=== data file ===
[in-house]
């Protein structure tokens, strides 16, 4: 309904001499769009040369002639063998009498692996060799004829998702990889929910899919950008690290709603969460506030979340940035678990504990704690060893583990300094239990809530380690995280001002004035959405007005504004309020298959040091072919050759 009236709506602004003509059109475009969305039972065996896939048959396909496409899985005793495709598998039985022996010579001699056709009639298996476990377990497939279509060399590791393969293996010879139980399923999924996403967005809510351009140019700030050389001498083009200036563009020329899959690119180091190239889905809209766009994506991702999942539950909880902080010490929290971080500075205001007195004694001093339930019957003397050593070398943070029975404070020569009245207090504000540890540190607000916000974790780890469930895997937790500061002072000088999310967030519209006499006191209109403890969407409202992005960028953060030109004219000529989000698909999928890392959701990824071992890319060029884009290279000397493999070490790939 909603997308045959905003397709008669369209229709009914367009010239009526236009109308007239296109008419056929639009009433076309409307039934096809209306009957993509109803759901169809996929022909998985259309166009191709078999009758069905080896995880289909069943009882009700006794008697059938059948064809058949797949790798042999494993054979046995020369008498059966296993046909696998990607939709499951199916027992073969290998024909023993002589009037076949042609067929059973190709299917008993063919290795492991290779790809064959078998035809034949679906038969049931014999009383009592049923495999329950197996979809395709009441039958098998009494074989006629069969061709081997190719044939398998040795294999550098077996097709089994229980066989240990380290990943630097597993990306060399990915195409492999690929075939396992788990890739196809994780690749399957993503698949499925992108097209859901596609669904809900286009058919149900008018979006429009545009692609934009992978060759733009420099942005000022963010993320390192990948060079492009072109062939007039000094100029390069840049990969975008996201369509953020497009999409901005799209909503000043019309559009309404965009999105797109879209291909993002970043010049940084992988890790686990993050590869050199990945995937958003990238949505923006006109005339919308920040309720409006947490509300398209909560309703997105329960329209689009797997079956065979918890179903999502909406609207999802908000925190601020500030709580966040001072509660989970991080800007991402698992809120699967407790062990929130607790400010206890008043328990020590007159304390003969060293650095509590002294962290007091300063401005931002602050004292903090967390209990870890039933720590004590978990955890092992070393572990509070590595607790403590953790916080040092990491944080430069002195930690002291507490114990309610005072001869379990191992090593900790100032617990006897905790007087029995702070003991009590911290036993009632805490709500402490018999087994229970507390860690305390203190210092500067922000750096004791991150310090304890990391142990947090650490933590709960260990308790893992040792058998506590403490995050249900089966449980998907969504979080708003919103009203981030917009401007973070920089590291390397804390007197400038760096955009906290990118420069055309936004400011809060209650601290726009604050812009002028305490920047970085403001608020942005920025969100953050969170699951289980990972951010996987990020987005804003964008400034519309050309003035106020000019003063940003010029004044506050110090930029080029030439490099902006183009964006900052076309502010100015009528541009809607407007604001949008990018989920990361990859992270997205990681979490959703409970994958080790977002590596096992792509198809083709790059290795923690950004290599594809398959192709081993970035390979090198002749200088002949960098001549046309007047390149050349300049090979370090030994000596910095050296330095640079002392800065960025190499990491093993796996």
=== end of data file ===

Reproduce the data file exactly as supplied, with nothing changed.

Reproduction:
[in-house]
């Protein structure tokens, strides 16, 4: 309904001499769009040369002639063998009498692996060799004829998702990889929910899919950008690290709603969460506030979340940035678990504990704690060893583990300094239990809530380690995280001002004035959405007005504004309020298959040091072919050759 009236709506602004003509059109475009969305039972065996896939048959396909496409899985005793495709598998039985022996010579001699056709009639298996476990377990497939279509060399590791393969293996010879139980399923999924996403967005809510351009140019700030050389001498083009200036563009020329899959690119180091190239889905809209766009994506991702999942539950909880902080010490929290971080500075205001007195004694001093339930019957003397050593070398943070029975404070020569009245207090504000540890540190607000916000974790780890469930895997937790500061002072000088999310967030519209006499006191209109403890969407409202992005960028953060030109004219000529989000698909999928890392959701990824071992890319060029884009290279000397493999070490790939 909603997308045959905003397709008669369209229709009914367009010239009526236009109308007239296109008419056929639009009433076309409307039934096809209306009957993509109803759901169809996929022909998985259309166009191709078999009758069905080896995880289909069943009882009700006794008697059938059948064809058949797949790798042999494993054979046995020369008498059966296993046909696998990607939709499951199916027992073969290998024909023993002589009037076949042609067929059973190709299917008993063919290795492991290779790809064959078998035809034949679906038969049931014999009383009592049923495999329950197996979809395709009441039958098998009494074989006629069969061709081997190719044939398998040795294999550098077996097709089994229980066989240990380290990943630097597993990306060399990915195409492999690929075939396992788990890739196809994780690749399957993503698949499925992108097209859901596609669904809900286009058919149900008018979006429009545009692609934009992978060759733009420099942005000022963010993320390192990948060079492009072109062939007039000094100029390069840049990969975008996201369509953020497009999409901005799209909503000043019309559009309404965009999105797109879209291909993002970043010049940084992988890790686990993050590869050199990945995937958003990238949505923006006109005339919308920040309720409006947490509300398209909560309703997105329960329209689009797997079956065979918890179903999502909406609207999802908000925190601020500030709580966040001072509660989970991080800007991402698992809120699967407790062990929130607790400010206890008043328990020590007159304390003969060293650095509590002294962290007091300063401005931002602050004292903090967390209990870890039933720590004590978990955890092992070393572990509070590595607790403590953790916080040092990491944080430069002195930690002291507490114990309610005072001869379990191992090593900790100032617990006897905790007087029995702070003991009590911290036993009632805490709500402490018999087994229970507390860690305390203190210092500067922000750096004791991150310090304890990391142990947090650490933590709960260990308790893992040792058998506590403490995050249900089966449980998907969504979080708003919103009203981030917009401007973070920089590291390397804390007197400038760096955009906290990118420069055309936004400011809060209650601290726009604050812009002028305490920047970085403001608020942005920025969100953050969170699951289980990972951010996987990020987005804003964008400034519309050309003035106020000019003063940003010029004044506050110090930029080029030439490099902006183009964006900052076309502010100015009528541009809607407007604001949008990018989920990361990859992270997205990681979490959703409970994958080790977002590596096992792509198809083709790059290795923690950004290599594809398959192709081993970035390979090198002749200088002949960098001549046309007047390149050349300049090979370090030994000596910095050296330095640079002392800065960025190499990491093993796996």